The economic catastrophes of the Depression put most property owners at the risk of defaulting on their homes. Recognizing this severe problem, the Roosevelt Administration established federal agencies to both increase funds available for mortgages and use the power of the federal purse to ensure mortgages. The Home Owners Loan Corporation created a national system of urban maps indicating the credit worthiness of neighborhoods. Areas in which all the homes were well kept and attractive were coded in green. Neighborhoods in which many homes were inexpensive and run down were coded in red and, since the risk of default was high there, these areas did not qualify for government-backed mortgages. Neighborhoods which were thought to be at risk of invasion by Jews or blacks were automatically coded red regardless of the quality of the homes there since federal official believed that home values would plummet once undesirable minorities moved there.
This remote section of Detroit was not developed at the time of World War I. Apparently water and sewer lines had not been extended this far. Some Detroit blacks sought to escape their confinement to the Hastings Streets neighborhoods and moved into this area where they built small homes. With the coming of World War II, a developer sought to build homes for middle-class whites in this neighborhood. He began his development but was dismayed to find out that the Federal Housing Administration would not back up any mortgages since the Home Owners Loan Corporation coded the area in red. To overcome this challenge, he built a concrete wall, 6 feet in height and one-half mile long to indicate very clearly that whites and blacks would not be living in the same neighborhood. The Federal Housing Administration then approved loans for whites.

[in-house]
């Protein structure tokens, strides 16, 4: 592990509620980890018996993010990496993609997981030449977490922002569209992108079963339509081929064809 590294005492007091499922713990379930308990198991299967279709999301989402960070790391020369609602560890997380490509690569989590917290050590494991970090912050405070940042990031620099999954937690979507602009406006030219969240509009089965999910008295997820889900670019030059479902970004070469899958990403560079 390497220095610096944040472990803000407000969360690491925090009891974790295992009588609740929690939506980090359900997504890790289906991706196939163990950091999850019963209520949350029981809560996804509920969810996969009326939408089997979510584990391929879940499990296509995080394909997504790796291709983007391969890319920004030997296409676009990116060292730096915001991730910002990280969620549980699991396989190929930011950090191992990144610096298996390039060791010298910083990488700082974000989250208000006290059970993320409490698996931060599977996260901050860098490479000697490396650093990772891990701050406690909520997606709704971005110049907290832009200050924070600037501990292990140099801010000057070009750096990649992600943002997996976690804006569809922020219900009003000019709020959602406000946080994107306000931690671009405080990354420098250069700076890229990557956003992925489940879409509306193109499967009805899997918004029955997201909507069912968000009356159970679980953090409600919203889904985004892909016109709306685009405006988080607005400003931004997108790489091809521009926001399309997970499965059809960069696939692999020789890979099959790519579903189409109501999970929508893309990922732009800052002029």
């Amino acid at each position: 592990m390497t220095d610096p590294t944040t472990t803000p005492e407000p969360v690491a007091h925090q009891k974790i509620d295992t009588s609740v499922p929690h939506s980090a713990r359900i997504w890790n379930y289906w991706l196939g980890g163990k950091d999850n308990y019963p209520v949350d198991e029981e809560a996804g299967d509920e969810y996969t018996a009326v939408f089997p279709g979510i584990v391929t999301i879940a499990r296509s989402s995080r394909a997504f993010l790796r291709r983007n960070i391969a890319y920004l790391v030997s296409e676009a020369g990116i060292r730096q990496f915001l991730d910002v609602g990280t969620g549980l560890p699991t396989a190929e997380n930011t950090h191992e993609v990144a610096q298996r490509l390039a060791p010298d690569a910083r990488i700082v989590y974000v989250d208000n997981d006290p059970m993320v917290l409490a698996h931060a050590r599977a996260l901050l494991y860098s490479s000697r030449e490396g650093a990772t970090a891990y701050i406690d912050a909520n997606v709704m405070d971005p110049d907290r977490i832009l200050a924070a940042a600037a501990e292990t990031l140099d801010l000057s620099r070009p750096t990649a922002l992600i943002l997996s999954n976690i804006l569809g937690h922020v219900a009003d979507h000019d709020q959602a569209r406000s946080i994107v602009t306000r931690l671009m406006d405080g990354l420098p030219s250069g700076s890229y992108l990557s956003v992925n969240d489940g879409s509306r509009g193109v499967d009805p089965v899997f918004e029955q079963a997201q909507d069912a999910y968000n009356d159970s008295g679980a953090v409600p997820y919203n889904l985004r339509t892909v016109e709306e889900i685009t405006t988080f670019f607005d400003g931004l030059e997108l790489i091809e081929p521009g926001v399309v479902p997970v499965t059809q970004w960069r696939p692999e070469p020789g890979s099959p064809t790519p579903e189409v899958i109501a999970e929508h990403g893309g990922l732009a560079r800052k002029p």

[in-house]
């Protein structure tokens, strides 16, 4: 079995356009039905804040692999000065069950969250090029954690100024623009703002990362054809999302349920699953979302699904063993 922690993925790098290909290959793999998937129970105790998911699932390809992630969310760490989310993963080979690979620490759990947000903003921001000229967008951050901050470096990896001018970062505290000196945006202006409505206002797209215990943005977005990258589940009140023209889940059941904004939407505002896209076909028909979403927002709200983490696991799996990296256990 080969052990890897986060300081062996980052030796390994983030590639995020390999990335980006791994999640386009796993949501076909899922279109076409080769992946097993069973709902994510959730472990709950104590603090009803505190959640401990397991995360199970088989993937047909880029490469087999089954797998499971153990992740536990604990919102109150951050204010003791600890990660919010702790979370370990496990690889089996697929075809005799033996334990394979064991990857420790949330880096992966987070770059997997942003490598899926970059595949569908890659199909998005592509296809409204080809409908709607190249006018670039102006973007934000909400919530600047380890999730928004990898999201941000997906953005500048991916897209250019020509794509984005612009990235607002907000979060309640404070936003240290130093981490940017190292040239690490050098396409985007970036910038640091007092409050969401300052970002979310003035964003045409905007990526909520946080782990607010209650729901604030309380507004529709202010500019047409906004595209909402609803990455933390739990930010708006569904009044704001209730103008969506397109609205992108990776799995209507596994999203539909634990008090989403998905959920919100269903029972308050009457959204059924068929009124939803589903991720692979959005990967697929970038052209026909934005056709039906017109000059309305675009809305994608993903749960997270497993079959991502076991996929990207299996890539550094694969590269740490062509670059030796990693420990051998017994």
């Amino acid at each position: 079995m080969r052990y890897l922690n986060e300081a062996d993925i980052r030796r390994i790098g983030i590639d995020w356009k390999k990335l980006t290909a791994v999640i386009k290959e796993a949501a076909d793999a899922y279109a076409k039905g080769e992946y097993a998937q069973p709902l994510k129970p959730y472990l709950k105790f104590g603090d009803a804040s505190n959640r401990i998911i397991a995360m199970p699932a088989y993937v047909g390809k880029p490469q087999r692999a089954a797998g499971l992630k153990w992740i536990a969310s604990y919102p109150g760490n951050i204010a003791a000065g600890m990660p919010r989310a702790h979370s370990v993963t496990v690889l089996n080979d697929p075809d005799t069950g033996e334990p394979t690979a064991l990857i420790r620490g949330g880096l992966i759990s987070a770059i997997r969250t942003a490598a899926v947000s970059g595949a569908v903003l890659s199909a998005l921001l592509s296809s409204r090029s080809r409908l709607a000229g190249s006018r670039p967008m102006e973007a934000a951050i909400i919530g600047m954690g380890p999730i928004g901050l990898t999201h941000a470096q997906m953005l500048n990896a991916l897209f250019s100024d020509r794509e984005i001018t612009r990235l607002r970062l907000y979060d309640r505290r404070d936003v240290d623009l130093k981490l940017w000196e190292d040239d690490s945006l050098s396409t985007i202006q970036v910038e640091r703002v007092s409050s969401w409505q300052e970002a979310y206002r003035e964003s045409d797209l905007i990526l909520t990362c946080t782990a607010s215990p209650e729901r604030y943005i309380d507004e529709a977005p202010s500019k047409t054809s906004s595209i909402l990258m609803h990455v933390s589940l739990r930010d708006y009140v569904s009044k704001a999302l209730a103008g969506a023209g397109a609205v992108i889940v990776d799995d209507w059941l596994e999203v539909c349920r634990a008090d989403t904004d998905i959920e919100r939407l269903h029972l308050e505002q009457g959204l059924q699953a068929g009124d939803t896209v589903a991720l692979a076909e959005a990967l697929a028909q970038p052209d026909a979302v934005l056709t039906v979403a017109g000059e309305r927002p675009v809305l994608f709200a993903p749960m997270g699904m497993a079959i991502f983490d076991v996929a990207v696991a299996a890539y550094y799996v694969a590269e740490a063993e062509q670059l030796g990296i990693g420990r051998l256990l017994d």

So far as I know, this is the only place in the country where a large wall was built to enforce an American Apartheid system, a wall that was built to comply with rules and regulations of the federal government.
Date of construction: 1940
Architectural style: A simple and straightforward concrete slab wall.